Saturday July 5th:

This morning I got up around 6:45 a.m. to see the sun rise. Our hostel had an amazing view of the waterfalls and the surrounding area. It was breathtaking, for sure. It was also really relaxing because it is not tourist season now so we were like the only ones staying at the hostel. So it was a nice, quiet and relaxing place.

However, this time of all weekends my stomach decided to stop misbehaving. So, on the entire trip my stomach was giving me issues both ways (if you know what I mean). It was not pretty, let me tell you. But, I did not want to miss out on our trip so I decided to not let my semi-health issues keep my down. We decided to take a 3 hour guided hike tour of the Sippi Falls and surrounding area to make the most of our trip (it was only $10 US).

The hike actually ended up being 5 hours long and was something like torture for me. Since I was not feeling so good, it was very difficult for me to climb the mountains and steep inclines. However, our guide (Tom) understood and my travel buddies were a great support system. I am so, so glad that I stuck it out though because the hike was stunning. We got up right close to the waterfall, climbed this incredibly huge mountain, walked through corn fields, crossed rivers, met a lot of local people going about their daily lives and so on. It was so beautiful and I am so glad that I got a chance to see this part of Uganda.

When we got back, I took the most amazing hot shower (yes, it was the first time with hot water) and got all of the dirt and sweat that I unluckily acquired during our intense hike. I think I won the prize of being the most dirty as I have a tendency here to fall on my butt and slip at least 2 times a day!

That afternoon, Eri and I decided to walk around the local village a bit (it was so small, it was something that you could miss if you blinked). Kylie wanted to sleep a bit so we walked around and some locals had us try a sip of their local beer. I had one tiny sip and thought it was SO GROSS. Please, do me a favor and never try it. Some of them were drinking it out of kettles, but I was done after one sip. We also talked a bit more with Tom (our guide) and had him show us how his family grows coffee beans and such. It was very fun!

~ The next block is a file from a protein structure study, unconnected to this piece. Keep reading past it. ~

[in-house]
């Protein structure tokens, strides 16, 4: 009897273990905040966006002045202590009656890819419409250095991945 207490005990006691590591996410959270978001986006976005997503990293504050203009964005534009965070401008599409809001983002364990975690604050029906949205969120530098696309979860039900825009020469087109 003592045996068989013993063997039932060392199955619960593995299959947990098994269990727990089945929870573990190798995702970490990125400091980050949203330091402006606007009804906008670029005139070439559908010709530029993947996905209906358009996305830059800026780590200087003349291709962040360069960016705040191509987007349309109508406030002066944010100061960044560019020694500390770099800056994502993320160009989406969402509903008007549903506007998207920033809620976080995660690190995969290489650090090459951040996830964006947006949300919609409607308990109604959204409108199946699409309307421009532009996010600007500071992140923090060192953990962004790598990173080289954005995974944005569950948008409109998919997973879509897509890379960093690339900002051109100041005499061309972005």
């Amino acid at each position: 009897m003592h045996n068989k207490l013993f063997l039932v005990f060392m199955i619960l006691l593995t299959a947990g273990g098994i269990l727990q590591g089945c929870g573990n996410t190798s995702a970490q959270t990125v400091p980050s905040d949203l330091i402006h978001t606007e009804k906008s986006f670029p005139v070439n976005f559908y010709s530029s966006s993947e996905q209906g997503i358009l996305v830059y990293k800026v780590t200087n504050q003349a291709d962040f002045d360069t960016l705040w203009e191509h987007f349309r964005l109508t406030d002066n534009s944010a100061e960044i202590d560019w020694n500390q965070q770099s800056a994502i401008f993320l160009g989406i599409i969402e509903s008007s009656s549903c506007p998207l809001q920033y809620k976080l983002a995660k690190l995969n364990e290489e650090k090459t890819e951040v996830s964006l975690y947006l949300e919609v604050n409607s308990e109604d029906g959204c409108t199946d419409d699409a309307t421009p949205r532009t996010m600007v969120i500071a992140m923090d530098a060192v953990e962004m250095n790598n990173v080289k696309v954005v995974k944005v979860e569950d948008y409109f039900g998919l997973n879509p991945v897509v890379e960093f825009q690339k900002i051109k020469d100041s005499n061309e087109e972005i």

So, this brings me to dinner. We ordered at 6;00 p.m. and told the cook that we were very hungry and that we wanted to eat as soon as possible. We ordered two bowls of spaghetti and one bowl or rice with veggies. By 7:00 we were upset that it was not ready, as we were the ONLY people staying at the hostel. So, we went to the kitchen to see what the problem was. It turns out that they had not even started yet because they were confused on when we wanted to eat. Seriously, we were not happy at all. So, they got started (after they ran to the market for some last minute ingredients). We did not end up eating until 8:30 p.m. When the food finally came, it was pitch black on the balcony where we were waiting. But, they knew were upset so they gave us SO MUCH food. They brought out a huge silver pot (with about 2 full packets of pasta) and a ridiculous amount of rice and veggies) to eat. We went at it like crazy and we still could not finish it all! When they came back around 9;00 p.m. we were so full and almost sick that we could not even move from the seats!

We finally headed down to sleep in our room. However, after 10 minutes of the lights being out, we heard something very disturbing. Yes, you guessed it, mice. There were hundreds of MICE in the walls and some were on the floor. It was so freaky that we started screaming and since there was no electricity at the hostel, we only had our flashlights and a dying lantern. It was the WORST night of my life. I had no mosquito net to protect me from the mice and the sound is just awful. I was so scared that I honestly did not go to sleep. It gives me the shivers just thinking about it.